Distribútori sú významné vývozné kanály pre medzinárodne aktívne pôsobiace výrobcov malé a stredné podniky. Efektívna správa týchto členov kanálu je rozhodujúca pre predaj výrobkov a marketingový úspech. Jednostranné motivačné programy predstavujú jeden z mechanizmov pre kontrolu distribútorov. Rozmanitosť stimulov je zrejmá, medzi nimi motivačné cestovné programy sú jedným z možných nástrojov obchodných manažérov pre riadenie a motiváciu svojich partnerov. Tento dokument skúma, ako možno tieto iniciatívy tvoriť v medzinárodnom obchode a poskytuje pohľad do ich aplikácií vo výrobných spoločnostiach.
Na základe literárnej rešerše bola vyvinutá schéma organizovania rôznych stimulov, do ktorej boli v rámci taxonómie zaradené motivačné cestovné programy.
Následne sú diskutované všeobecné možnosti dizajnu motivačných cestovných programov. Kvalitatívna štúdia vykonaná na vzorke 5 výrobných podnikov zdôrazňuje, ako je tento dizajn využívaný u rakúskych výrobcov. Výsledky naznačujú, že skúmané spoločnosti uprednostňujú bilaterálny prístup pri motivačných cestovných programoch s cieľom posilniť vzťahy s distribútormi v dlhodobom horizonte a nie primárne ich motivovať v krátkodobom horizonte. Toto zistenie odporuje všeobecnej klasifikácii motivačných cestovných programov
Na základe literárnej rešerše bola vyvinutá schéma organizovania rôznych stimulov, do ktorej boli v rámci taxonómie zaradené motivačné cestovné programy.
Následne sú diskutované všeobecné možnosti dizajnu motivačných cestovných programov. Kvalitatívna štúdia vykonaná na vzorke 5 výrobných podnikov zdôrazňuje, ako je tento dizajn využívaný u rakúskych výrobcov. Výsledky naznačujú, že skúmané spoločnosti uprednostňujú bilaterálny prístup pri motivačných cestovných programoch s cieľom posilniť vzťahy s distribútormi v dlhodobom horizonte a nie primárne ich motivovať v krátkodobom horizonte. Toto zistenie odporuje všeobecnej klasifikácii motivačných cestovných programov v literatúre a spochybňuje bežnú prax umelo oddelených spravovacích mechanizmov a ich (unilaterálnych a bilaterálnych) charakteristík bez toho, aby brali do úvahy zistenia podnikateľskej praxe.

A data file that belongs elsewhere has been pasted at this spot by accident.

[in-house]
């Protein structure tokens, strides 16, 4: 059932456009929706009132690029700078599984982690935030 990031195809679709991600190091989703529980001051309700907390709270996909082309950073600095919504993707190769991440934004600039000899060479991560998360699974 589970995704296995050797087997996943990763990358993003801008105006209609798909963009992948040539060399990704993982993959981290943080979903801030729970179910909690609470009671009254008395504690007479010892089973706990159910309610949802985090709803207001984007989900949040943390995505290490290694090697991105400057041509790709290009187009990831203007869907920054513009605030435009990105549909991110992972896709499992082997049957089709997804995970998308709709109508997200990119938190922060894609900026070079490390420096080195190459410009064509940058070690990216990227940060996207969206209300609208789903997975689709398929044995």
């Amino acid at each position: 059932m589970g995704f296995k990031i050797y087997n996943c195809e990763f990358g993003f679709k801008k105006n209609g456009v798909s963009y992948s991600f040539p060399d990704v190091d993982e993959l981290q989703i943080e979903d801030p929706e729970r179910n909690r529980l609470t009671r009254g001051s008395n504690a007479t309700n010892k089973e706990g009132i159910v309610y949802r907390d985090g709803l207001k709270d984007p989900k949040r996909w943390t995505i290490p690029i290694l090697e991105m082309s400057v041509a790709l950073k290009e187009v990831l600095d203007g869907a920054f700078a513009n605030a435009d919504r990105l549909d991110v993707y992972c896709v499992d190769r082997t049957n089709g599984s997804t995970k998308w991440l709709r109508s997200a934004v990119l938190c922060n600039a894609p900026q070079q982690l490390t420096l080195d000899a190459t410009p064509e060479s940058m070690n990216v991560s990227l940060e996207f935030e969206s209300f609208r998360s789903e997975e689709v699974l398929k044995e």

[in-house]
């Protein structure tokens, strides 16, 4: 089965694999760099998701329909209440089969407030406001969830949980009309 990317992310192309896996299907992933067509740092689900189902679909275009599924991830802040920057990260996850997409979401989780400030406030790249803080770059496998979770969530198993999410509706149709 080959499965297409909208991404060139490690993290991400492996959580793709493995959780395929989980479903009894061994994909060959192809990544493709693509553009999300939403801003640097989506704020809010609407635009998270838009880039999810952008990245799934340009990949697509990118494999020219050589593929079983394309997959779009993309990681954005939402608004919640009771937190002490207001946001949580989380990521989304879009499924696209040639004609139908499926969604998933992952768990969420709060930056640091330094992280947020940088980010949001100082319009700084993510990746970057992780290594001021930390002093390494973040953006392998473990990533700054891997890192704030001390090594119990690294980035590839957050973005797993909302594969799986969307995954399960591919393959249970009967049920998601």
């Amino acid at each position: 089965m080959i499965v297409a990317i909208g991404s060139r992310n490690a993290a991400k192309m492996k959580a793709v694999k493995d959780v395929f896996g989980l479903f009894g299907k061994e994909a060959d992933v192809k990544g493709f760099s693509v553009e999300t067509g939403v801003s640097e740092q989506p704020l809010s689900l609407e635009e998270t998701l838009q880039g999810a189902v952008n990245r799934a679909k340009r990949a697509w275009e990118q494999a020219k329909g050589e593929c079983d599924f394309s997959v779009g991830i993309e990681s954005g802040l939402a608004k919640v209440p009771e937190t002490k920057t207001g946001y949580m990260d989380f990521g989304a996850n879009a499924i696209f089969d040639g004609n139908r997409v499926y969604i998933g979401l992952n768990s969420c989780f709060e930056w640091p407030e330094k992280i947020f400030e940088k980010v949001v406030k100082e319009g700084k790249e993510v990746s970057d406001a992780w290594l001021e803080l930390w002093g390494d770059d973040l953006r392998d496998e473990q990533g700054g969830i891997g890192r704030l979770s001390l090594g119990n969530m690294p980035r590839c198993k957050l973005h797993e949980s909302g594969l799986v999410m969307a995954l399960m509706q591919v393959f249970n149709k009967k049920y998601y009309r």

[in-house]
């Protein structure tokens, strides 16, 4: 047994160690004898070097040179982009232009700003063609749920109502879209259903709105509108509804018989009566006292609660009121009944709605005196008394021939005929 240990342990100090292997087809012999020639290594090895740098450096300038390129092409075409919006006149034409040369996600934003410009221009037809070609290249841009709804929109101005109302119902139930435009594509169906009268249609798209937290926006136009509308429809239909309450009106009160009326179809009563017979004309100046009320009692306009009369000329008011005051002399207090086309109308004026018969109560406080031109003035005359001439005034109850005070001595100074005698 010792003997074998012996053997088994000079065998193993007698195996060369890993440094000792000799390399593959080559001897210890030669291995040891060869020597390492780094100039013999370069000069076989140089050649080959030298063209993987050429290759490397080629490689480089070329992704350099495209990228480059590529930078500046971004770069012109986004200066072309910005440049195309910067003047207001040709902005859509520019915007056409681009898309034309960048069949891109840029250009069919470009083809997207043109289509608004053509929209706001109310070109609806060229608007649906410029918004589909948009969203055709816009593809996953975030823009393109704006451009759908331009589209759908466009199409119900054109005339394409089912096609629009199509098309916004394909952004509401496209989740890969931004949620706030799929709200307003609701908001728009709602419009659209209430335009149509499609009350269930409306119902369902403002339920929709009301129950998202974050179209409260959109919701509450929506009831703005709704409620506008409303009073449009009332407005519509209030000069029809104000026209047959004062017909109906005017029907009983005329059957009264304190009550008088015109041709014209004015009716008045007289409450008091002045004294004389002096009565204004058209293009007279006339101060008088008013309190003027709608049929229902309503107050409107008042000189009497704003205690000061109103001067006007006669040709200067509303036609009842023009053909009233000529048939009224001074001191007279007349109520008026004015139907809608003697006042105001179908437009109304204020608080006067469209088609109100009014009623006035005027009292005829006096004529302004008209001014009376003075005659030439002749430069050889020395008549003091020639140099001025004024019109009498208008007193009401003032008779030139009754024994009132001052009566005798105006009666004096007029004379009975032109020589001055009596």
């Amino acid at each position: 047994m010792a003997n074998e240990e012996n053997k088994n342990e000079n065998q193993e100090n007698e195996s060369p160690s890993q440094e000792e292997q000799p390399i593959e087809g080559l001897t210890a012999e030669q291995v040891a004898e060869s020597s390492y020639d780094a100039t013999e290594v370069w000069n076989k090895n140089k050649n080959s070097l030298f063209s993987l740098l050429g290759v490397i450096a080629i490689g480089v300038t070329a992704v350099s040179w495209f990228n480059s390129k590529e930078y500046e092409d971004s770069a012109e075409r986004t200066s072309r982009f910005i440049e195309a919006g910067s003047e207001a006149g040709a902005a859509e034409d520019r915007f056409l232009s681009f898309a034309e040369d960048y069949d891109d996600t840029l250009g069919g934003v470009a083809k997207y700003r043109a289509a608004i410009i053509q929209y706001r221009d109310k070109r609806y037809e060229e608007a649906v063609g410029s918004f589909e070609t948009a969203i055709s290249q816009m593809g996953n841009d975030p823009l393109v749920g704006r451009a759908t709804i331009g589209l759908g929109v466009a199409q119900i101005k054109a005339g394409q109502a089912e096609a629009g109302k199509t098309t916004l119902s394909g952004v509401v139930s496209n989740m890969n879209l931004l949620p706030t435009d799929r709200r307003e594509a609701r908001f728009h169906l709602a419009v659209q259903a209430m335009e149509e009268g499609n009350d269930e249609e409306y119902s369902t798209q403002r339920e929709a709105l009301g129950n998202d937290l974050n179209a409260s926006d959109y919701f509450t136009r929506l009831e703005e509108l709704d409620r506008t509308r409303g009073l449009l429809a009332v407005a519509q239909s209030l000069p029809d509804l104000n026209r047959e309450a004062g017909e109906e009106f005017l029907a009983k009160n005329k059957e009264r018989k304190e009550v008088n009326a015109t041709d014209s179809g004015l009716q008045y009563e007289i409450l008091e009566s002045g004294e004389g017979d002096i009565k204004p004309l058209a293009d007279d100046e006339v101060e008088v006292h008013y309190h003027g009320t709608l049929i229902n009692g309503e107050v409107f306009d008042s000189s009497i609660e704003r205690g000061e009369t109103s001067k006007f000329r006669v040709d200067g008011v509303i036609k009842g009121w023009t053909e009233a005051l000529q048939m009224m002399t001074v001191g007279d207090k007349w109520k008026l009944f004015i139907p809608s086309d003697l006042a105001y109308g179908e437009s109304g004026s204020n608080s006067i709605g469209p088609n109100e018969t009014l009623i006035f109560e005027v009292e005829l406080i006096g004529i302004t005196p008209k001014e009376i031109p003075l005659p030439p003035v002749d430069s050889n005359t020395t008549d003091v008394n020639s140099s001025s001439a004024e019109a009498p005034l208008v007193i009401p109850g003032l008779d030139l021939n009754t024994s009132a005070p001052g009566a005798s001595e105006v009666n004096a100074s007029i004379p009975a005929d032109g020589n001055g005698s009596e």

V konečnom dôsledku štúdia poskytuje nové náhľady na krajinu a aspekty kultúrnych špecifík, ktoré by mali byť zvažované v prípade návrhu motivačného cestovného programu. Príspevok vyvodzuje, že obzvlášť špecifické aspekty rôznych krajín otvárajú široké pole príležitostí pre ďalší výskum v oblasti správy distribučných kanálov prostredníctvom motivačného cestovania.
Kontakt na autorov/ Address
Mag. Christian Stadlmann, University of Applied Sciences Upper Austria, Global Sales and Marketing, Wehrgrabengasse 1-3, 4400 Steyr, Austria, e-mail: [email protected]
Magdalena Kass, BA, MSc, TGW Mechanics GmbH, Collmannstraße 2A, 4600 Wels, Austria, e-mail: [email protected]
8. marec 2016 / 8. marec 2016